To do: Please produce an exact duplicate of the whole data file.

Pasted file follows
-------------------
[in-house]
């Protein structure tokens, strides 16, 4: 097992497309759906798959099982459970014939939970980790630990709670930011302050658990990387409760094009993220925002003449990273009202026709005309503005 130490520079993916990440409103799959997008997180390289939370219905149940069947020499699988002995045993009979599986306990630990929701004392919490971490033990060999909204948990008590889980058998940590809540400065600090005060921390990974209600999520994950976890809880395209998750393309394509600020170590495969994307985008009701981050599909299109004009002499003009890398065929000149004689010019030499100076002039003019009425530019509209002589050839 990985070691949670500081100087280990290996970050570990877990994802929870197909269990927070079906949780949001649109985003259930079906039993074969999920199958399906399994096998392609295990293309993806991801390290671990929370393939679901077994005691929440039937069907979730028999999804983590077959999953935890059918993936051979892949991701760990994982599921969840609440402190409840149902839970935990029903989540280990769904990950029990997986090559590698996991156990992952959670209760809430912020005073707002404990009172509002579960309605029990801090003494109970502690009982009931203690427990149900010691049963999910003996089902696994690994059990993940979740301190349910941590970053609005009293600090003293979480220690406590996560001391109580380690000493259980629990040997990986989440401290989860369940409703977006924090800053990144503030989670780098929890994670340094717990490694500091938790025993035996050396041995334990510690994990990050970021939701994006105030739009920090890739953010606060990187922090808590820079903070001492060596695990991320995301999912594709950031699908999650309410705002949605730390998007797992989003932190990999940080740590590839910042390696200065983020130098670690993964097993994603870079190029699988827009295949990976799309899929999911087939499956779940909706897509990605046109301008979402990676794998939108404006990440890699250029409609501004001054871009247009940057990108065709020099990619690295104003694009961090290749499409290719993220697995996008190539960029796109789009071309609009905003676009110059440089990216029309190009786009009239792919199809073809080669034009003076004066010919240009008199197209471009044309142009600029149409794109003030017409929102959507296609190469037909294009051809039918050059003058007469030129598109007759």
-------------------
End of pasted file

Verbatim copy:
[in-house]
């Protein structure tokens, strides 16, 4: 097992497309759906798959099982459970014939939970980790630990709670930011302050658990990387409760094009993220925002003449990273009202026709005309503005 130490520079993916990440409103799959997008997180390289939370219905149940069947020499699988002995045993009979599986306990630990929701004392919490971490033990060999909204948990008590889980058998940590809540400065600090005060921390990974209600999520994950976890809880395209998750393309394509600020170590495969994307985008009701981050599909299109004009002499003009890398065929000149004689010019030499100076002039003019009425530019509209002589050839 990985070691949670500081100087280990290996970050570990877990994802929870197909269990927070079906949780949001649109985003259930079906039993074969999920199958399906399994096998392609295990293309993806991801390290671990929370393939679901077994005691929440039937069907979730028999999804983590077959999953935890059918993936051979892949991701760990994982599921969840609440402190409840149902839970935990029903989540280990769904990950029990997986090559590698996991156990992952959670209760809430912020005073707002404990009172509002579960309605029990801090003494109970502690009982009931203690427990149900010691049963999910003996089902696994690994059990993940979740301190349910941590970053609005009293600090003293979480220690406590996560001391109580380690000493259980629990040997990986989440401290989860369940409703977006924090800053990144503030989670780098929890994670340094717990490694500091938790025993035996050396041995334990510690994990990050970021939701994006105030739009920090890739953010606060990187922090808590820079903070001492060596695990991320995301999912594709950031699908999650309410705002949605730390998007797992989003932190990999940080740590590839910042390696200065983020130098670690993964097993994603870079190029699988827009295949990976799309899929999911087939499956779940909706897509990605046109301008979402990676794998939108404006990440890699250029409609501004001054871009247009940057990108065709020099990619690295104003694009961090290749499409290719993220697995996008190539960029796109789009071309609009905003676009110059440089990216029309190009786009009239792919199809073809080669034009003076004066010919240009008199197209471009044309142009600029149409794109003030017409929102959507296609190469037909294009051809039918050059003058007469030129598109007759």